On July 11, the Bayelsa State government announced the promotion of 19 new permanent secretaries, including Nigeria’s first lady Dame Patience Jonathan. The first lady’s elevation has been widely condemned as a rape on our collective morality and an assault on the sensibility of the hardworking Bayelsa civil servant. Frantic efforts at justifying the abominable act further stand logic on the head. Fair enough, both the presidency and the first lady have received the news with deafening silence to underscore their sense of deja vu at the avoidable embarrassment.
Governor Seriake Dickson’s justification was that Dame Jonathan’s career path should not be befuddled by her nominal status as first lady, and that some civil servants below her had been made permanent secretaries. That only exposes the sloppiness of the dubious exercise more. For instance, the governor could not give the accurate date of the first lady’s first appointment. A terse statement by Daniel Iworiso-Markson, Dickson’s senior special assistant (media), nebulously puts it at “the ‘90s”. Rather than stating when she was promoted assistant director, Dame Jonathan was said to have risen to the directorate cadre as a level 15 officer in 2005, a time she was still acting governor’s wife.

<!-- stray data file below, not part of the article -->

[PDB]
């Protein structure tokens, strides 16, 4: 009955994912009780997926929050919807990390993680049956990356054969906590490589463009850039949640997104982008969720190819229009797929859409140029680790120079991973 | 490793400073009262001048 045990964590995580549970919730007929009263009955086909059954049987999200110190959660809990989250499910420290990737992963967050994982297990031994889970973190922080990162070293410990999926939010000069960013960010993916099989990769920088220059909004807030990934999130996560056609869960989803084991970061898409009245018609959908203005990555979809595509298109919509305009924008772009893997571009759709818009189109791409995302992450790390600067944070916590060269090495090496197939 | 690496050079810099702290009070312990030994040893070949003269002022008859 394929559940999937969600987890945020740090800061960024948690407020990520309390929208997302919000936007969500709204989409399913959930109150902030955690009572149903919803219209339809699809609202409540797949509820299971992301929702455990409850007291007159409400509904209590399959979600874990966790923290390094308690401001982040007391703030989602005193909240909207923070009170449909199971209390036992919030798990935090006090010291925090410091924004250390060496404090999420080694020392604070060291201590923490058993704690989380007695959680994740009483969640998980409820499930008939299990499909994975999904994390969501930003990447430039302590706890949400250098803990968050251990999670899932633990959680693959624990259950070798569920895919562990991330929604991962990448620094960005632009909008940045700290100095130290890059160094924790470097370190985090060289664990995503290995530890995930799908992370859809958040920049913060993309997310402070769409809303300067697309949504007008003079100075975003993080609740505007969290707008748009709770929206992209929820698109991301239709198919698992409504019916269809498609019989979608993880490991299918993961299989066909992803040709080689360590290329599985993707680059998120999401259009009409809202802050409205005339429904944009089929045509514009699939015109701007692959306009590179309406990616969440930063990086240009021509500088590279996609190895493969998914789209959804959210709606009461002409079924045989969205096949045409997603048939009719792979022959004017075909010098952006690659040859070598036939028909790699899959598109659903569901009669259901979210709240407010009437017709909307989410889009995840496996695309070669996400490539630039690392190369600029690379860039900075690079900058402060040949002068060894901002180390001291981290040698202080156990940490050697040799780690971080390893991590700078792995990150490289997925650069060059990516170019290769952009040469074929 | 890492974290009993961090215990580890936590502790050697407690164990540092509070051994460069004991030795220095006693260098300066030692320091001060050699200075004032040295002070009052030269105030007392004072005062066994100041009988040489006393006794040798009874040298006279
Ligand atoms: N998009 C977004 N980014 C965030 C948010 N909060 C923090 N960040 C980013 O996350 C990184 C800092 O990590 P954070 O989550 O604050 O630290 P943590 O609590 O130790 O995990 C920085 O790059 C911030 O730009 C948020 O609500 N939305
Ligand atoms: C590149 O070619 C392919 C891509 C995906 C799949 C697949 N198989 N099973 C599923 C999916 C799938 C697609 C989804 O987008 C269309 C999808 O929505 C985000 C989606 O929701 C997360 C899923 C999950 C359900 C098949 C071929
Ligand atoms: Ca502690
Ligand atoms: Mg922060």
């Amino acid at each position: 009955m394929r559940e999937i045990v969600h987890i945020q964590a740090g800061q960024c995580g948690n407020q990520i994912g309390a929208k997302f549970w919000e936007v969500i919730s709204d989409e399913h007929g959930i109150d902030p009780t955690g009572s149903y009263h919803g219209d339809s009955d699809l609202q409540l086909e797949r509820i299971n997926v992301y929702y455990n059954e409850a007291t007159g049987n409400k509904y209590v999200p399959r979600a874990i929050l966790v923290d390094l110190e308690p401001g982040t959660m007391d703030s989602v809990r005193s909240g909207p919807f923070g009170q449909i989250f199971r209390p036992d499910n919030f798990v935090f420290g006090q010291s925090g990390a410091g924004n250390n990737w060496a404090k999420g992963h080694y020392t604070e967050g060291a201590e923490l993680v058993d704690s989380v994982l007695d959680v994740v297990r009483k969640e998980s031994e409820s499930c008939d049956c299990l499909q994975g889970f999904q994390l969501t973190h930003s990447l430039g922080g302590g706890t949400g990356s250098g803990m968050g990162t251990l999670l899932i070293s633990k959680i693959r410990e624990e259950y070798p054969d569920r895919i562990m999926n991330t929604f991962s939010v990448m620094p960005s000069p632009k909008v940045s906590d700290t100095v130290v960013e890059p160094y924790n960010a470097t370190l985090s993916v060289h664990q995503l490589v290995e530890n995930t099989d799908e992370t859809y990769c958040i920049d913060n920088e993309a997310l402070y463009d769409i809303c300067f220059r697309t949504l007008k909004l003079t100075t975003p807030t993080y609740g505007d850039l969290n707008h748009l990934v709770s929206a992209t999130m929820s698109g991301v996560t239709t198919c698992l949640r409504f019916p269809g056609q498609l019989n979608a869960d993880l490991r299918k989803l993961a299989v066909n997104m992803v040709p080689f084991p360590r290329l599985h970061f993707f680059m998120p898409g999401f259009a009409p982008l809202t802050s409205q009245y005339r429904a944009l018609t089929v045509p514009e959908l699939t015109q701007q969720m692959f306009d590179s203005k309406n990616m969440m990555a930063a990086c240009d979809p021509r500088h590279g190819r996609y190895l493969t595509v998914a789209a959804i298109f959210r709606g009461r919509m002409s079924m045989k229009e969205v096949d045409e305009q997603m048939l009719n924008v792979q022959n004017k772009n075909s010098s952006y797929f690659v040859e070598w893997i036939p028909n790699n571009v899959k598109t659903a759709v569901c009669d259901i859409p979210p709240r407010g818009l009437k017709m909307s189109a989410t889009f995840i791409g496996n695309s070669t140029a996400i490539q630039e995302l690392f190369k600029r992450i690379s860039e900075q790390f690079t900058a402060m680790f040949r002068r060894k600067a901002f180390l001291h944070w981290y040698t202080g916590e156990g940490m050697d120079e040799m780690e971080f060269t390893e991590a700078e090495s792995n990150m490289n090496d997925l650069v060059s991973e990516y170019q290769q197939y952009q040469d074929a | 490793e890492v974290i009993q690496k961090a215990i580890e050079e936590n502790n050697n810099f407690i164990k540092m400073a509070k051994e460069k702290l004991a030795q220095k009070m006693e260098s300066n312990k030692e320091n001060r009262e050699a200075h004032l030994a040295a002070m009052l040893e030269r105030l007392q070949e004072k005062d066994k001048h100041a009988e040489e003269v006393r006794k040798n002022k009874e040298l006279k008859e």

Isn’t it dishonourable to cloak these facts when other hardworking civil servants are yearly denied promotion and salary increment? Nigerians are not fooled by the rather weak explanation tabled by the governor’s handlers that, since Mrs Jonathan “transferred” her service in 1999, upon her husband’s political ascendency to deputy governor, from Rivers to Bayelsa, she would not have put in more than five years of service at that time. It therefore amounts to redundant mediocrity to promote a nominal employee at the expense of the professionals who devote their all to public service.
Mrs Jonathan’s “promotion” negates the civil service reform Dickson claims to champion. In fact, it is a great disservice and a dark spot on the federal government’s transformation agenda. Her present status of influence, affluence and power has little to do with her “leadership, output, dedication” in the last 13 years in the Bayelsa civil service where she cannot, in good conscience, claim to have worked as a career officer.
Governor Dickson may as well make Mrs Jonathan’s last annual performance evaluation report public to justify her skipping three salary grade levels. The governor’s constitutional power to appoint a permanent secretary of his choice is not in doubt, but the civil service rules do not envisage the emergence of a woman genius in the mould of Mrs Jonathan. This obscene phenomenon wouldn’t have been derived from the Fati Abdulsalami and Mary Odili templates because both were promoted while on active service.
Another question is: where would Mrs Jonathan operate from - Aso Rock or Yenagoa? Except Dickson wants to create an honorific office in Bayelsa public service, the path of honour would be for the first lady and the presidency to rebuff this charade and call him to order.